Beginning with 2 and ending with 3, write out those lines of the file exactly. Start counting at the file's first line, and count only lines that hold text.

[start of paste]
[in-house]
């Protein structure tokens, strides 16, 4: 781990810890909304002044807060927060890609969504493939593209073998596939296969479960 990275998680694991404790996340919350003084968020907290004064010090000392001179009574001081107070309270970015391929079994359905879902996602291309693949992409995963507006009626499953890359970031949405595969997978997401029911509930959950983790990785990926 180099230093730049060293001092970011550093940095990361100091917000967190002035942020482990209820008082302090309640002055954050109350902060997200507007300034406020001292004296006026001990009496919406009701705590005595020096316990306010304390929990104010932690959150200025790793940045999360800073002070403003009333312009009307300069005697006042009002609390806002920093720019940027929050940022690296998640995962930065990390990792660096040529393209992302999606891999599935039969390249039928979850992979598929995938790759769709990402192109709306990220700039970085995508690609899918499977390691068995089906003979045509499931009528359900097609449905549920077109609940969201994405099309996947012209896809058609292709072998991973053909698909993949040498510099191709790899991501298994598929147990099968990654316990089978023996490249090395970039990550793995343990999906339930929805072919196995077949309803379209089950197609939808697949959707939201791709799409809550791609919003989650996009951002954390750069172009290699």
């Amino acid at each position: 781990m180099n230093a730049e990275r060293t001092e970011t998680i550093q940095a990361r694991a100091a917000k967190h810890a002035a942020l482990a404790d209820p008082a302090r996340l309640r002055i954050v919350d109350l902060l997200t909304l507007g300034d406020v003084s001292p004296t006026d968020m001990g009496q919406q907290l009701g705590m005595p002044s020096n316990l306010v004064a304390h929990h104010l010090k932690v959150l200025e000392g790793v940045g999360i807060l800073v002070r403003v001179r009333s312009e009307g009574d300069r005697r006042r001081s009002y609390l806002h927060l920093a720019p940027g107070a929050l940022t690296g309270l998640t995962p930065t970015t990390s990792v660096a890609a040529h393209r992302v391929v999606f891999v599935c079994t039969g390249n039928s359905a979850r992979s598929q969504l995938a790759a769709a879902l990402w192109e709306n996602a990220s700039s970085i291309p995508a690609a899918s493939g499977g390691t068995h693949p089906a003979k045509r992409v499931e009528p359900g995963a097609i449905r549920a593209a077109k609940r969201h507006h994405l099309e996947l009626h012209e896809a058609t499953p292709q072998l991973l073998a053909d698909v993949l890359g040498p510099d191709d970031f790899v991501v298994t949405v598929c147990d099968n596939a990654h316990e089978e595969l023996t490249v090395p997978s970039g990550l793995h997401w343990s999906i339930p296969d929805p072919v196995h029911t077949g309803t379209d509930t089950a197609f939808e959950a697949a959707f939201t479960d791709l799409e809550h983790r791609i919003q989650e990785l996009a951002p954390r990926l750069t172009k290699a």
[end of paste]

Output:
């Protein structure tokens, strides 16, 4: 781990810890909304002044807060927060890609969504493939593209073998596939296969479960 990275998680694991404790996340919350003084968020907290004064010090000392001179009574001081107070309270970015391929079994359905879902996602291309693949992409995963507006009626499953890359970031949405595969997978997401029911509930959950983790990785990926 180099230093730049060293001092970011550093940095990361100091917000967190002035942020482990209820008082302090309640002055954050109350902060997200507007300034406020001292004296006026001990009496919406009701705590005595020096316990306010304390929990104010932690959150200025790793940045999360800073002070403003009333312009009307300069005697006042009002609390806002920093720019940027929050940022690296998640995962930065990390990792660096040529393209992302999606891999599935039969390249039928979850992979598929995938790759769709990402192109709306990220700039970085995508690609899918499977390691068995089906003979045509499931009528359900097609449905549920077109609940969201994405099309996947012209896809058609292709072998991973053909698909993949040498510099191709790899991501298994598929147990099968990654316990089978023996490249090395970039990550793995343990999906339930929805072919196995077949309803379209089950197609939808697949959707939201791709799409809550791609919003989650996009951002954390750069172009290699």
């Amino acid at each position: 781990m180099n230093a730049e990275r060293t001092e970011t998680i550093q940095a990361r694991a100091a917000k967190h810890a002035a942020l482990a404790d209820p008082a302090r996340l309640r002055i954050v919350d109350l902060l997200t909304l507007g300034d406020v003084s001292p004296t006026d968020m001990g009496q919406q907290l009701g705590m005595p002044s020096n316990l306010v004064a304390h929990h104010l010090k932690v959150l200025e000392g790793v940045g999360i807060l800073v002070r403003v001179r009333s312009e009307g009574d300069r005697r006042r001081s009002y609390l806002h927060l920093a720019p940027g107070a929050l940022t690296g309270l998640t995962p930065t970015t990390s990792v660096a890609a040529h393209r992302v391929v999606f891999v599935c079994t039969g390249n039928s359905a979850r992979s598929q969504l995938a790759a769709a879902l990402w192109e709306n996602a990220s700039s970085i291309p995508a690609a899918s493939g499977g390691t068995h693949p089906a003979k045509r992409v499931e009528p359900g995963a097609i449905r549920a593209a077109k609940r969201h507006h994405l099309e996947l009626h012209e896809a058609t499953p292709q072998l991973l073998a053909d698909v993949l890359g040498p510099d191709d970031f790899v991501v298994t949405v598929c147990d099968n596939a990654h316990e089978e595969l023996t490249v090395p997978s970039g990550l793995h997401w343990s999906i339930p296969d929805p072919v196995h029911t077949g309803t379209d509930t089950a197609f939808e959950a697949a959707f939201t479960d791709l799409e809550h983790r791609i919003q989650e990785l996009a951002p954390r990926l750069t172009k290699a």